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What Does "Blow the Whistle" Mean?

By Alicia Sparks
Updated May 23, 2024
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Generally, the idiom “blow the whistle” means someone has disclosed or reported a corrupt or dishonest situation. A person who does this is often referred to as a “whistleblower.” Both sayings are thought to derive from the days when police officers or other law enforcement officials would blow their whistles to signify an illegal activity. The phrases might also have ties to referees, who blow whistles to alert sports players to an illegal move. Whistleblowers might report to the authorities or any person or entity in a position to end the negative situation.

To blow the whistle on a situation means to report it and bring it to light. Usually, the whistleblower reports to the authorities, which are often law enforcement officials. Depending on the situation, though, the authorities might be employers, teachers, or parents. For example, if one student knows another classmate, or group of classmates, is planning to steal the answers to a test, that student might blow the whistle to his teacher. Likewise, if an employee knows a co-worker has been embezzling money from the business, he might blow the whistle on his employer.

Sometimes, whistleblowers blow the whistle to the media. From private citizens who have stumbled across a misuse of public funds to a high-level business executive who knows his company’s owner is committing tax evasion, all manner of people choose to do this. Sometimes, this is because they know the media can shine light on the situation, especially if it is a situation of public interest and the person feels he has no one left to report to. Other times, a person blows the whistle to the media because he wants to make the biggest impact possible, whether for personal or public reasons.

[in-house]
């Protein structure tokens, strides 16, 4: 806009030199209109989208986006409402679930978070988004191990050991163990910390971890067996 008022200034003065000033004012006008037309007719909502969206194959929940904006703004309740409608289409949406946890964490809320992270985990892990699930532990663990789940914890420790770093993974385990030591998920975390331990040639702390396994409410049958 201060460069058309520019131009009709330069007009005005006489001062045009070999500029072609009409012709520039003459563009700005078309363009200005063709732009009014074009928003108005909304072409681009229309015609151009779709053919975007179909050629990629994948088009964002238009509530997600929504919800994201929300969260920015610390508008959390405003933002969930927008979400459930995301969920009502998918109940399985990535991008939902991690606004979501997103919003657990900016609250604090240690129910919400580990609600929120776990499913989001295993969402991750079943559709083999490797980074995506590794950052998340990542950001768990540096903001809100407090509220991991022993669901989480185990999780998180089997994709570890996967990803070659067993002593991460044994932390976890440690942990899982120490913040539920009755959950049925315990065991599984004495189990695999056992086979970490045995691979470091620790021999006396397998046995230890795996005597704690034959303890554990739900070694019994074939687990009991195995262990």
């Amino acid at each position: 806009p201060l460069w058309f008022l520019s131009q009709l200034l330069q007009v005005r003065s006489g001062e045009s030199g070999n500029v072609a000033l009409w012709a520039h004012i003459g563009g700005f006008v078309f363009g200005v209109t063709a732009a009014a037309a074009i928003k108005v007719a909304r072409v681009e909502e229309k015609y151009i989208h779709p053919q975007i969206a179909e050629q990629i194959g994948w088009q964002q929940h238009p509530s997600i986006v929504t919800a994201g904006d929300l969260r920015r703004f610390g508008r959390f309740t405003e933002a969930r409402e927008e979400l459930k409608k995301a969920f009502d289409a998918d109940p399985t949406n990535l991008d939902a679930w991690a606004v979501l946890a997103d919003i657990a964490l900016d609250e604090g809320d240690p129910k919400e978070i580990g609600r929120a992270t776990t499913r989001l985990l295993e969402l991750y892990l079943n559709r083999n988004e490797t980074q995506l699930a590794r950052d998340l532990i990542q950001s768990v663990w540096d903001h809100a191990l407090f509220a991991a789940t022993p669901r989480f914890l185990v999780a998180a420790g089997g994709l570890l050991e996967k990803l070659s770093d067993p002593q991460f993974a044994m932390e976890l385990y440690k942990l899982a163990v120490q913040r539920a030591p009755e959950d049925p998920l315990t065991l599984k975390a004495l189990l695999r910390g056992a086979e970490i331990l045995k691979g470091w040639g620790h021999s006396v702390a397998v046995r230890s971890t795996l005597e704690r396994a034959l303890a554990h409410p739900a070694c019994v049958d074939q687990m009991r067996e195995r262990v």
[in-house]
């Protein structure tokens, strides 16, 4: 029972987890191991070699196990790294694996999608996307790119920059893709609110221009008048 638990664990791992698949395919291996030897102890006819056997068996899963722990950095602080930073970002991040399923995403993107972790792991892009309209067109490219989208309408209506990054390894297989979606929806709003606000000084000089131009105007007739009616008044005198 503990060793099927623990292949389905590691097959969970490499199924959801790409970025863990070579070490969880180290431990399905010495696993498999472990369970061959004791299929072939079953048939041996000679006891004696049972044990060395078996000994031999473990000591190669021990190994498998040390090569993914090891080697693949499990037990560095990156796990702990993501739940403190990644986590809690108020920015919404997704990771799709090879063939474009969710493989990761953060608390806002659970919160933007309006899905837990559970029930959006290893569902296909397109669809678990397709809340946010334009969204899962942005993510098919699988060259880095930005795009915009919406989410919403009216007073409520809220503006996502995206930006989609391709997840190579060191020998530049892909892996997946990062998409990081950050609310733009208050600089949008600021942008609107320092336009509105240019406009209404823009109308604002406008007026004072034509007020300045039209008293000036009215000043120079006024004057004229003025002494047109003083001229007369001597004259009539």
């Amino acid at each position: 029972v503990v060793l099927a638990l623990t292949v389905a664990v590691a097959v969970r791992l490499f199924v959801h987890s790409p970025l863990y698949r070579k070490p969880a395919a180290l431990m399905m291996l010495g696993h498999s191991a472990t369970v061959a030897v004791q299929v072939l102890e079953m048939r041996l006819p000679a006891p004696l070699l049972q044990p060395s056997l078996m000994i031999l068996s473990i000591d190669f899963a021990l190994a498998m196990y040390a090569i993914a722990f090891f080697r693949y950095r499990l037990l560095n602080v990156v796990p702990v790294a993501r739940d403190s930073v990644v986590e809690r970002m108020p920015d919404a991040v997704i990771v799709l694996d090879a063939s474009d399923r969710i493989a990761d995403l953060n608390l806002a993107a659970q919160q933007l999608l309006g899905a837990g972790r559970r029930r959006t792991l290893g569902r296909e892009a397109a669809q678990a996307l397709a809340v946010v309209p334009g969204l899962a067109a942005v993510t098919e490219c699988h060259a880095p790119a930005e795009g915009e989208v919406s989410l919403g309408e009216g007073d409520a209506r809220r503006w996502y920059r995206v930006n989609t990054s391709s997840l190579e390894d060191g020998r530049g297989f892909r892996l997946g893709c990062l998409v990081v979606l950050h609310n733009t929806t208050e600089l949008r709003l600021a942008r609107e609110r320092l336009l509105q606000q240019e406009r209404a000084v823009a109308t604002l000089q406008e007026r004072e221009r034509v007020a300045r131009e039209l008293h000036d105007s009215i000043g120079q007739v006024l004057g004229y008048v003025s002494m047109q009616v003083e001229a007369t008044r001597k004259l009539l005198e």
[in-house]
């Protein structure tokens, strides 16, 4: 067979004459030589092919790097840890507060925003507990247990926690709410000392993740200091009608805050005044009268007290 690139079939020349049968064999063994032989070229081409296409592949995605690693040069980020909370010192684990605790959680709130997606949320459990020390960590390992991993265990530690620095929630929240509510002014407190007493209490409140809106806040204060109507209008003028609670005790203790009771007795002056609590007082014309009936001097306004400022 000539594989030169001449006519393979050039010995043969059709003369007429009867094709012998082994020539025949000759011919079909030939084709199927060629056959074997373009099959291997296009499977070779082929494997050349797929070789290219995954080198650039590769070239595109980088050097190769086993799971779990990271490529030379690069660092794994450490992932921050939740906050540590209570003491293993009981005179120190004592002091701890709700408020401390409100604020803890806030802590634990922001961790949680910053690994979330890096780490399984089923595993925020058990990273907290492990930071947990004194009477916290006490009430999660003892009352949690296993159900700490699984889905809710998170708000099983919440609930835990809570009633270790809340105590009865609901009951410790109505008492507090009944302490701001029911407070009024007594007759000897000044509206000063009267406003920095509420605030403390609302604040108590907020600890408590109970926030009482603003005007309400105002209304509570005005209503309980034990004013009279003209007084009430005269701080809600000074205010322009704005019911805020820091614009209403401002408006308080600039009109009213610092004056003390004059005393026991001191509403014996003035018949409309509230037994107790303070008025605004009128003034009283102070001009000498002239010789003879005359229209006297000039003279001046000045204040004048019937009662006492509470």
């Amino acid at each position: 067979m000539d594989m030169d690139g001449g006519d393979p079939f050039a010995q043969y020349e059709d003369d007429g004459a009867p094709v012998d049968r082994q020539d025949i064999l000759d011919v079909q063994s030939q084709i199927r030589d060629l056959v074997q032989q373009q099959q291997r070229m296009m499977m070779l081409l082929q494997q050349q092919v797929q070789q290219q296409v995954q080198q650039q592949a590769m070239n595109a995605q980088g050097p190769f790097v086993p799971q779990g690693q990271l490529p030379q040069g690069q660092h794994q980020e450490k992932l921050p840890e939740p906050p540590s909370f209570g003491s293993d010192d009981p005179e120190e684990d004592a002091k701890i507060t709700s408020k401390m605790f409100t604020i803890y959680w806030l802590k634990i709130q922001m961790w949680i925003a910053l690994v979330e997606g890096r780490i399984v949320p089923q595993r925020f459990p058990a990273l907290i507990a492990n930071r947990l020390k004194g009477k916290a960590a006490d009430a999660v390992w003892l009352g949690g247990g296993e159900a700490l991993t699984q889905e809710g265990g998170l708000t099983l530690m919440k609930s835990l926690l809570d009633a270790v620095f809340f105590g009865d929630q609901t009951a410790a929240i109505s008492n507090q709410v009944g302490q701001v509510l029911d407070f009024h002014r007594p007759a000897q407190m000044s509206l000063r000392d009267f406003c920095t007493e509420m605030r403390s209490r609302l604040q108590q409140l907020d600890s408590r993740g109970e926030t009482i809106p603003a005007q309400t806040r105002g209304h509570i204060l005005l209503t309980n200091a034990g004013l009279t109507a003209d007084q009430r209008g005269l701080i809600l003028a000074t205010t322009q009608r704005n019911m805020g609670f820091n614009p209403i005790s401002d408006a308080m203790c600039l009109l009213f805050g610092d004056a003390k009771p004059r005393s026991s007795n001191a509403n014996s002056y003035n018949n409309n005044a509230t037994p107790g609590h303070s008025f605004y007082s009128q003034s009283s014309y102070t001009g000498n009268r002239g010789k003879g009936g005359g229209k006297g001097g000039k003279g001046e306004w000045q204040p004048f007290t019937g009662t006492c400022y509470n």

Although blowing the whistle on a corrupt situation is often considered a good thing, the term “whistleblower” sometimes carries a negative connotation. This might be because, along the way, people started using the word to describe not only people who blew the whistle on dishonest situations, but also people who told any kind of private business. Too, some people have come to view whistleblowers as people who want to be viewed as martyrs or “do-gooders.” Even though it is not always the case, people often assume whistleblowers are “tattle tales” or that they are only blowing the whistle to bring praise or attention to themselves.

Language & Humanities is dedicated to providing accurate and trustworthy information. We carefully select reputable sources and employ a rigorous fact-checking process to maintain the highest standards. To learn more about our commitment to accuracy, read our editorial process.
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